Troy Dean wants to spare you the hardships that he experienced at the beginning of his career. Here are his 3 crucial key business lessons for anyone attempting to make a living as a web designer.
As of writing this, my son Oscar is young enough where I (mostly) have control over all his movements and decisions. Heck, I was pushing him along in a stroller as I worked out my thoughts for this article.
But what happens when he grows up and wants a different type of direction and guidance from me? What if he says something like, “Dad, I’ve decided to become a web designer”? Should I wish him luck and let him blaze his own path? Or should I share some of my business wisdom, even if he doesn’t ask for it?
Here’s the thing: my journey to this point was not a smooth one and I would never want that for anyone trying to make a living in web design (or any creative field, for that matter).
That’s why, if my son were to tell me he wanted to follow in my footsteps, I’d tell him to ignore the footprints I’ve left behind and to set about a different path.
I started on this journey as a university dropout and struggling musician. I now run a very successful business training program where I teach web designers and other WordPress creatives to close the gap between barely surviving and thriving in this space.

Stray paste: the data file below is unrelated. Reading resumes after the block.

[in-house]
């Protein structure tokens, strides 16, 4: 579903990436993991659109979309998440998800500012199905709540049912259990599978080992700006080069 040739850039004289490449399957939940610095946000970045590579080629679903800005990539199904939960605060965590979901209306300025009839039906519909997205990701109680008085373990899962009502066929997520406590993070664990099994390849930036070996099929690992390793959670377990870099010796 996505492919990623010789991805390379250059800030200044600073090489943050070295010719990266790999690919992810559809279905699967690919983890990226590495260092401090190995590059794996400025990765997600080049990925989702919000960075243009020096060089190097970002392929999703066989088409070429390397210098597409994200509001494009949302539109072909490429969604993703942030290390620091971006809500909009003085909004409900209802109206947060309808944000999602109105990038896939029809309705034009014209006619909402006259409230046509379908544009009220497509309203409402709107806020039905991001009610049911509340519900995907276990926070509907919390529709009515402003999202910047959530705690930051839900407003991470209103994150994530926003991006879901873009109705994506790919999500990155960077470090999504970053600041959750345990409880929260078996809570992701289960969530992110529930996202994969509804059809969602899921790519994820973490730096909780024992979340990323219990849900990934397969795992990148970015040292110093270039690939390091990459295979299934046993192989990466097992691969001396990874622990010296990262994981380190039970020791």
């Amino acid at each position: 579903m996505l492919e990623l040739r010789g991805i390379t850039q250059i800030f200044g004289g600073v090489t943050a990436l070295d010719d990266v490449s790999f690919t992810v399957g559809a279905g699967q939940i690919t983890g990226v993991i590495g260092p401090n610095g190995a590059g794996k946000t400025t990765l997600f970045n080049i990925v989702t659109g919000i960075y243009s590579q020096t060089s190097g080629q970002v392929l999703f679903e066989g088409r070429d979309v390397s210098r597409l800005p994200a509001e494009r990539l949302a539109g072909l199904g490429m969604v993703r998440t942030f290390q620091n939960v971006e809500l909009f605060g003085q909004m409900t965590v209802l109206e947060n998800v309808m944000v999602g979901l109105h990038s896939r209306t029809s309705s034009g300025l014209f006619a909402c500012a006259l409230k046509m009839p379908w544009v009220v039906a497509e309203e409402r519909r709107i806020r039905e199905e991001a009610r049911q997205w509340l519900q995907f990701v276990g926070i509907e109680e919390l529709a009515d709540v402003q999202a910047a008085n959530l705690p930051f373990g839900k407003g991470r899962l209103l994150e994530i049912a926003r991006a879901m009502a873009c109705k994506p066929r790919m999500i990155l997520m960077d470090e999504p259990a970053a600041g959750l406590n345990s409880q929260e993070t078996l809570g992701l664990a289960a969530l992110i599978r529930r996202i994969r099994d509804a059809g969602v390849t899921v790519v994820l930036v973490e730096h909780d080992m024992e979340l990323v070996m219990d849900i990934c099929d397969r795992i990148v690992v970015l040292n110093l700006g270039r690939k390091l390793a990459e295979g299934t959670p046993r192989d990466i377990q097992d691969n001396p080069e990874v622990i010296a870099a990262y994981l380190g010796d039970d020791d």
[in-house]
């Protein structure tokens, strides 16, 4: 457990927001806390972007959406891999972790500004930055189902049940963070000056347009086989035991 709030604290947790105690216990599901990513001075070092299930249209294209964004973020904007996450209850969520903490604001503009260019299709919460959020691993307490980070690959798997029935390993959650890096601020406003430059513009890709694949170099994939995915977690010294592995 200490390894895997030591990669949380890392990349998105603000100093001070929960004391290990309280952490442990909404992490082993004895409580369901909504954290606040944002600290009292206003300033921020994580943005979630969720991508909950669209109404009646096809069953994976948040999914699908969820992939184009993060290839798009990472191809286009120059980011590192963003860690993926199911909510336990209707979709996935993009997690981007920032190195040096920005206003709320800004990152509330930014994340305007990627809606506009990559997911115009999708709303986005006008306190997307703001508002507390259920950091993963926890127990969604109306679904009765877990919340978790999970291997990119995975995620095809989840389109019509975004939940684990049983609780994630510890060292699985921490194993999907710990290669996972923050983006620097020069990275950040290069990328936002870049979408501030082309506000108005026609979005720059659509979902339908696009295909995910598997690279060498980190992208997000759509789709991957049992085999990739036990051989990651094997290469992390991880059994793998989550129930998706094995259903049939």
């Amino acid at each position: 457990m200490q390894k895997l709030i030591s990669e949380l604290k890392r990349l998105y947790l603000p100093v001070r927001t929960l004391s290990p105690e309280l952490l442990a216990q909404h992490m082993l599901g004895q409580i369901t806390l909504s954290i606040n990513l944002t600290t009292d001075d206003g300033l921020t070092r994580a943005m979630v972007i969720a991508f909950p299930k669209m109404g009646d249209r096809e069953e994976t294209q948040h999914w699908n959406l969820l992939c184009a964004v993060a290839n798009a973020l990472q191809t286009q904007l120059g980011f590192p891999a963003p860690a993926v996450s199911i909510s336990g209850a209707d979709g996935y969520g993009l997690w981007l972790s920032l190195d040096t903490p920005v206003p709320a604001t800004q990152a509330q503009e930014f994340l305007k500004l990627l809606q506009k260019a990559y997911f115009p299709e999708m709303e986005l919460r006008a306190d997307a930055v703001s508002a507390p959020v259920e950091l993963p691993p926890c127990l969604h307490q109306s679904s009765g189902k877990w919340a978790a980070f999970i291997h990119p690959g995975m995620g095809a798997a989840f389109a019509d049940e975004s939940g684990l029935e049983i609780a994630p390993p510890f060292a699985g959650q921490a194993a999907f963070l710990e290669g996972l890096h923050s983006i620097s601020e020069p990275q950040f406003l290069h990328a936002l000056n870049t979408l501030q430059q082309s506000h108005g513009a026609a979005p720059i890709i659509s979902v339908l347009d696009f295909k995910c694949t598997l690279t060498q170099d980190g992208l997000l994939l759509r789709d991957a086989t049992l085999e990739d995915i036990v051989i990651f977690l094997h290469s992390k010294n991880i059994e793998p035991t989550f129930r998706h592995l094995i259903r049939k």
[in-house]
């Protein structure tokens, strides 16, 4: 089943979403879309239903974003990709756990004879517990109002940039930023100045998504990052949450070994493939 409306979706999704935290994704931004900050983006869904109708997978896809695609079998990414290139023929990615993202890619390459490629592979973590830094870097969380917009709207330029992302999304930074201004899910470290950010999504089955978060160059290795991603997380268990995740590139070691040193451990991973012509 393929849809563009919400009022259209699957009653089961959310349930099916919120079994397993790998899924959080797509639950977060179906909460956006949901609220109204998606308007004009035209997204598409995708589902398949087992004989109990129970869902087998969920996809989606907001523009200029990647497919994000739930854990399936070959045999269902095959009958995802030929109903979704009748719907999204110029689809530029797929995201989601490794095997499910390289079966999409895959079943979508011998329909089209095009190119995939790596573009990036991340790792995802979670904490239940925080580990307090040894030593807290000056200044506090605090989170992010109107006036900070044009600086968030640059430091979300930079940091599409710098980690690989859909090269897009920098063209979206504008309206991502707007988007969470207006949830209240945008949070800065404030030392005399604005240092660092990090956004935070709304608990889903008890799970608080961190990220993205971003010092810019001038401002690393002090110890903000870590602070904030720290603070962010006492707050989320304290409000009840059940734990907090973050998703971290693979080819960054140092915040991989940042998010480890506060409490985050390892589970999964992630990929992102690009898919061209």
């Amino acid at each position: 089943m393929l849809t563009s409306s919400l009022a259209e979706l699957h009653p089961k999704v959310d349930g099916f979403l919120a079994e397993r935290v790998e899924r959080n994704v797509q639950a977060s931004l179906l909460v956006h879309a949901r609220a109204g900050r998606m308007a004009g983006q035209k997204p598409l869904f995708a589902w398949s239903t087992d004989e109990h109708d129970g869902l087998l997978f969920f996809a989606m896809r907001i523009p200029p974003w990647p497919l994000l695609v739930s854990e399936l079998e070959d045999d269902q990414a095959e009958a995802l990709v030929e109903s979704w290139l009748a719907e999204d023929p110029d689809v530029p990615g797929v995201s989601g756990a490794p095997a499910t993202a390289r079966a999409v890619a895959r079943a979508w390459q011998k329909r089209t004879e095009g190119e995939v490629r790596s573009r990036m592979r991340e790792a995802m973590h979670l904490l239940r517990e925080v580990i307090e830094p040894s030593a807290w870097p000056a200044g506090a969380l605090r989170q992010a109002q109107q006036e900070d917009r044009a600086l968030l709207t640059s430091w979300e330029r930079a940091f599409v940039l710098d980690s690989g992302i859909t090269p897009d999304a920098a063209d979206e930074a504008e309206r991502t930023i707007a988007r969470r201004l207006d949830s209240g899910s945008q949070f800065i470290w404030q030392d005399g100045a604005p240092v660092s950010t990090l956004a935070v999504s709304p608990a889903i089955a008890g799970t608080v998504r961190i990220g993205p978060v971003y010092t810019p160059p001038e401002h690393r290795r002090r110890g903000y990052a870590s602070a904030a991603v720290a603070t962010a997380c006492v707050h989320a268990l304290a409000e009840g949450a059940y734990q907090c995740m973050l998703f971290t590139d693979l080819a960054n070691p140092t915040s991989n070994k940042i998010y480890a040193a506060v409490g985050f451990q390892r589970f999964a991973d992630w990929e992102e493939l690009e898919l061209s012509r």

Similar to the strategies I share on a daily basis, I would want to instill three key business lessons upon my son and anyone else attempting to make a living as a web designer. Really, what it boils down to is a reconfiguration of one’s mindset.
Business Lesson #1: Be Resilient
My original dream was to be an actor. But you know how it goes. Parents, friends and anyone else you share a dream like that with will say: “Oh, that’s nice.”
But what they really mean to say is: “Why don’t you find a more realistic and practical career first?”
So, that’s what I tried to do.
I went to university with the goal of becoming a drama teacher. But, of course, I was miserable. I dropped out and moved to Melbourne to pursue a career as a rock star.
I recognize that this part of my story doesn’t have anything to do with starting a business in web design or WordPress. However, I think it demonstrates how important it is to build up a tough skin and confidence in yourself early on. Otherwise, you run the risk of:
Complacently accepting a job you’re not meant to do and wasting your life being bored, unhappy, unfulfilled or all of the above.
Spitefully accepting a job you’re not meant to do and hurriedly quitting with no clear aim or direction other than you want to be “anywhere but here”.
Look, people are always going to have an opinion about what you choose to do with your life. It’s up to you to be emotionally resilient and secure enough in your skills and business savviness to say, “Thanks, but I got this.”
And, trust me, there are going to be times when the chips are down and you start to wonder if they were right. This is the time when you need to leverage your confidence so you can pick yourself back up again. If you can see the path clearly before you, then you shouldn’t give up at the first (or second or third) sign of trouble.